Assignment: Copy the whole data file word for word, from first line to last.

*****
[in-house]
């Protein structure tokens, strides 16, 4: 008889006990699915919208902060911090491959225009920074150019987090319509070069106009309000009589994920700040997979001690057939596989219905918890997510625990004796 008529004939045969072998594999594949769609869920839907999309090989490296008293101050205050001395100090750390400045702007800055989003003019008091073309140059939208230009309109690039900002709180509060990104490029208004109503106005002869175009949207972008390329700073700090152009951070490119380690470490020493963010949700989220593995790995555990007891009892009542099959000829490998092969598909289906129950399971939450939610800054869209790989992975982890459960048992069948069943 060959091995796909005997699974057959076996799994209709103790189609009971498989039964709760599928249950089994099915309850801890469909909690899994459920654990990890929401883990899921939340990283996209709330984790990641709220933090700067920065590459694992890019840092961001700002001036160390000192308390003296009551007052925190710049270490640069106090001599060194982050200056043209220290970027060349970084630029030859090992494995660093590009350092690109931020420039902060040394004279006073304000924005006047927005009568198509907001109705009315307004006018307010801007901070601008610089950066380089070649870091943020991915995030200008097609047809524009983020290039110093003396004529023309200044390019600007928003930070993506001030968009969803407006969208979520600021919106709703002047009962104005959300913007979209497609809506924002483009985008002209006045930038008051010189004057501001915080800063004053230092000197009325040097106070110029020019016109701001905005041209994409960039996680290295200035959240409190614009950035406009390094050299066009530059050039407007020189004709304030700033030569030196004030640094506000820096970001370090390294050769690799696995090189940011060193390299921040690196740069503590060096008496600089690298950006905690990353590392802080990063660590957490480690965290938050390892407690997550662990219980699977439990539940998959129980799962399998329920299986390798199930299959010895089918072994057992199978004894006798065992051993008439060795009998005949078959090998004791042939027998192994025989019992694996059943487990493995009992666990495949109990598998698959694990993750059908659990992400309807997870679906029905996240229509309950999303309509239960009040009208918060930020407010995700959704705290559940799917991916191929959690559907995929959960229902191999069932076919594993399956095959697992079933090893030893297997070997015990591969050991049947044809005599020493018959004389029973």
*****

[in-house]
């Protein structure tokens, strides 16, 4: 008889006990699915919208902060911090491959225009920074150019987090319509070069106009309000009589994920700040997979001690057939596989219905918890997510625990004796 008529004939045969072998594999594949769609869920839907999309090989490296008293101050205050001395100090750390400045702007800055989003003019008091073309140059939208230009309109690039900002709180509060990104490029208004109503106005002869175009949207972008390329700073700090152009951070490119380690470490020493963010949700989220593995790995555990007891009892009542099959000829490998092969598909289906129950399971939450939610800054869209790989992975982890459960048992069948069943 060959091995796909005997699974057959076996799994209709103790189609009971498989039964709760599928249950089994099915309850801890469909909690899994459920654990990890929401883990899921939340990283996209709330984790990641709220933090700067920065590459694992890019840092961001700002001036160390000192308390003296009551007052925190710049270490640069106090001599060194982050200056043209220290970027060349970084630029030859090992494995660093590009350092690109931020420039902060040394004279006073304000924005006047927005009568198509907001109705009315307004006018307010801007901070601008610089950066380089070649870091943020991915995030200008097609047809524009983020290039110093003396004529023309200044390019600007928003930070993506001030968009969803407006969208979520600021919106709703002047009962104005959300913007979209497609809506924002483009985008002209006045930038008051010189004057501001915080800063004053230092000197009325040097106070110029020019016109701001905005041209994409960039996680290295200035959240409190614009950035406009390094050299066009530059050039407007020189004709304030700033030569030196004030640094506000820096970001370090390294050769690799696995090189940011060193390299921040690196740069503590060096008496600089690298950006905690990353590392802080990063660590957490480690965290938050390892407690997550662990219980699977439990539940998959129980799962399998329920299986390798199930299959010895089918072994057992199978004894006798065992051993008439060795009998005949078959090998004791042939027998192994025989019992694996059943487990493995009992666990495949109990598998698959694990993750059908659990992400309807997870679906029905996240229509309950999303309509239960009040009208918060930020407010995700959704705290559940799917991916191929959690559907995929959960229902191999069932076919594993399956095959697992079933090893030893297997070997015990591969050991049947044809005599020493018959004389029973």